Lack of security comes down to one thing, the cost of doing it properly. Otherwise we'd have grown a culture of doing it right by now instead of sending all our requirements offshore where all the previous lessons of how it should be done weren't learned. Developers in my experience are always happy to learn new stuff and once it goes through QA and security testing, theyre happy to learn round their mistakes and rectify them before it gets to v1. That implies investment in specialist resourcing to test, and qa cycles. Both of which get thrown out as too costly by the beancounters not understanding the value.
The trail always ends up with someone at the company who wrote it skipping adequate testing and qa to save money. Then it ends up as a big spaghetti mess while a load of accountants keep trying to find different ways of asking if having a remote root exploit in firmware is really a issue until they find someone who gives them the answer they want (that itll be ok really). Quite often they've bought in a codebase from offshore to save money and don't even HAVE the expertise or a way forward to seek a fix.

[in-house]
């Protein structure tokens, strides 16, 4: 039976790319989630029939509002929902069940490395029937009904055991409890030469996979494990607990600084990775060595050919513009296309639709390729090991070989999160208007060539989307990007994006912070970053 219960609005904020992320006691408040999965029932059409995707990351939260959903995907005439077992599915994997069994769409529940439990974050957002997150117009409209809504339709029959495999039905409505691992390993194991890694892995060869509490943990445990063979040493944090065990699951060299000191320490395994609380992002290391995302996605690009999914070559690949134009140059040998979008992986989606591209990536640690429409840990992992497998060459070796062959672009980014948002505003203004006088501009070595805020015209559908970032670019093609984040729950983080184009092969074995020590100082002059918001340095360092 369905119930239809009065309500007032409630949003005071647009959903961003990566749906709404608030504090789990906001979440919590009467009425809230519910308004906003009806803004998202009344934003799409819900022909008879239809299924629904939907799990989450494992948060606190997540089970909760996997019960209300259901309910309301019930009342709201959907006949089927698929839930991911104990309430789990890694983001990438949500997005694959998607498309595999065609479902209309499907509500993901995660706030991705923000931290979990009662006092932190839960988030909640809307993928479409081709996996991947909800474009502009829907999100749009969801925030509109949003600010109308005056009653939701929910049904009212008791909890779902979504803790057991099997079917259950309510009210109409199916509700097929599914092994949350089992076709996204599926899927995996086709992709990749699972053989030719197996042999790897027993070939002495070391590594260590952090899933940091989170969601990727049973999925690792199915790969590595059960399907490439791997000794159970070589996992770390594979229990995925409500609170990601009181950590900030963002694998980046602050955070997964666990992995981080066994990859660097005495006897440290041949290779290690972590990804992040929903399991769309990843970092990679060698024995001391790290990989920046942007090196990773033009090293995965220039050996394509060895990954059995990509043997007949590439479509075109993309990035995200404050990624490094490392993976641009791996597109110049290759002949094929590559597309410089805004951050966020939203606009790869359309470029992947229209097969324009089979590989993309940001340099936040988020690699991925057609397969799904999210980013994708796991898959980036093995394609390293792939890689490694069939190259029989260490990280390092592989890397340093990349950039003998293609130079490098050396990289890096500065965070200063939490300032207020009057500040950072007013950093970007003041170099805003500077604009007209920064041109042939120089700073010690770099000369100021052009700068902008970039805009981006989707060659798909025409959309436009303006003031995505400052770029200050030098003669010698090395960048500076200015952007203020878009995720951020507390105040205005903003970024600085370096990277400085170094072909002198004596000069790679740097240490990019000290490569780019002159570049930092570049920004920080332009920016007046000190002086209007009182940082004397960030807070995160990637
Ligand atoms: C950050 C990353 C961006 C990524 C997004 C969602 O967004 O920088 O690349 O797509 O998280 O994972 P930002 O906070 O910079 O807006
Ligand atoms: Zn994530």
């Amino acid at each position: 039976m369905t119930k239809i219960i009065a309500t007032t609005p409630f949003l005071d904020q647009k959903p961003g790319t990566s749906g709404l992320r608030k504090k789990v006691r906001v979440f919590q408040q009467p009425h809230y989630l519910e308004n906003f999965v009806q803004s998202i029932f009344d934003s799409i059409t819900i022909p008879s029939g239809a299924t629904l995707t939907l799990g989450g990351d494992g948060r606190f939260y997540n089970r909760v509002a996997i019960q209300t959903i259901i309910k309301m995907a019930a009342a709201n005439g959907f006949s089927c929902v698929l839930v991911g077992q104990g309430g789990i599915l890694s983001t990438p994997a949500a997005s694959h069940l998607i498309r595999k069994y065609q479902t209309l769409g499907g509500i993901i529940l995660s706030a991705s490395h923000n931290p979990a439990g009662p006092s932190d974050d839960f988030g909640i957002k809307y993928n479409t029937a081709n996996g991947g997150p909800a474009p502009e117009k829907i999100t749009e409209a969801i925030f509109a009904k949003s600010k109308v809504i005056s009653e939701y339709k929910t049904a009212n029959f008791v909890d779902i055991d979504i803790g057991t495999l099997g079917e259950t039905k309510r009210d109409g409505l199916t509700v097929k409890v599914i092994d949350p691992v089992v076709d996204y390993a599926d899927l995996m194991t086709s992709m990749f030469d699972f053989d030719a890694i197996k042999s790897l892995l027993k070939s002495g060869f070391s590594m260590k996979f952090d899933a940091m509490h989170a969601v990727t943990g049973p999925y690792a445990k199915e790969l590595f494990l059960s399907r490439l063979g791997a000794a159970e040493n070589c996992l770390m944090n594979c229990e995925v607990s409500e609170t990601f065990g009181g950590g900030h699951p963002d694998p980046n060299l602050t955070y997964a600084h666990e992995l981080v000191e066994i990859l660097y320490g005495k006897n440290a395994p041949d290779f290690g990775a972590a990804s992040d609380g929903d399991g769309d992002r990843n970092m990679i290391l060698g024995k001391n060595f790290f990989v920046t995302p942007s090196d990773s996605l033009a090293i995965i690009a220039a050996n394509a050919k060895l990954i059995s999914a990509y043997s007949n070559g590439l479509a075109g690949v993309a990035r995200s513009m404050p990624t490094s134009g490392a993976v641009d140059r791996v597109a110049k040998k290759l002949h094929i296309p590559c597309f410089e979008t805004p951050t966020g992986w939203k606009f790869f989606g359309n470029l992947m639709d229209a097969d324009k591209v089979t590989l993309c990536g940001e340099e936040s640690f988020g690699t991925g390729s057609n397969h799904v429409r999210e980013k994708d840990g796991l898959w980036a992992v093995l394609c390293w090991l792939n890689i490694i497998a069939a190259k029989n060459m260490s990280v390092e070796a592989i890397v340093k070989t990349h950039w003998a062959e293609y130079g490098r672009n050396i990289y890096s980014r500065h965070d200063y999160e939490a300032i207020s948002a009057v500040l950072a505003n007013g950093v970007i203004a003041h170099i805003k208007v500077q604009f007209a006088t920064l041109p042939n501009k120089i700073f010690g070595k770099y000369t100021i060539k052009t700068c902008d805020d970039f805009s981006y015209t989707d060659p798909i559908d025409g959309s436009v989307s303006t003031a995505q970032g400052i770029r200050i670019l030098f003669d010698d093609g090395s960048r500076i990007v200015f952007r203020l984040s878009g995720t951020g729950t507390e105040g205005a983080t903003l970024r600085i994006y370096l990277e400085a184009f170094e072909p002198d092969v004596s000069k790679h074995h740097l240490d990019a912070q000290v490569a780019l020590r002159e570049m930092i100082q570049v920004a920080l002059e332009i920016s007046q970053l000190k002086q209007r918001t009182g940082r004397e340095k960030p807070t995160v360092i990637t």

Please can the tone of this article put the blame where it really lies? Developers deliver what management demand of them or they're fired, and any ultimate failure of the system must lie completely with the managers. IT done on the cheap...
@AC 23-Sep-2010 11:52 GMT
They could put the blame where it belongs, but that wouldn't help Veracode sell their software and services now would it?
The article implied their numbers are based on the first time a developer submits their code through the scan. It seems to me to a bit ridiculous to expect code to be 100% free of security bugs before it has been analyzed. It is easy to miss something, that's the whole point of using a tool like this.
Oranges are not the only fruit
"Cross-site scripting was the most common vulnerability..."
Errr... this is very much a html/web issue only. There is more to software than "the web" despite what the marketing people at MS etc may have us believe.
On a general note, why is anyone surprised to hear that 50%+ of all applications have security holes in them? The general standard of software that I've seen over the last 25+ years suggests to me that it should be closer to 90%. Basically, even leaving security holes aside for a moment, a LOT of software is just plain shite! Go and pull off some random bit of code from the wobbly web and take a look at it (maybe for your fave app of the moment). There's a very good chance it will be badly written, the documentation is usually non-existant or misleading, it will be convoluted, bloated, poorly designed (I use the word loosly) and generally, ...well ...shite. I woudn't trust most of the software out there to run my toaster, never mind a bank.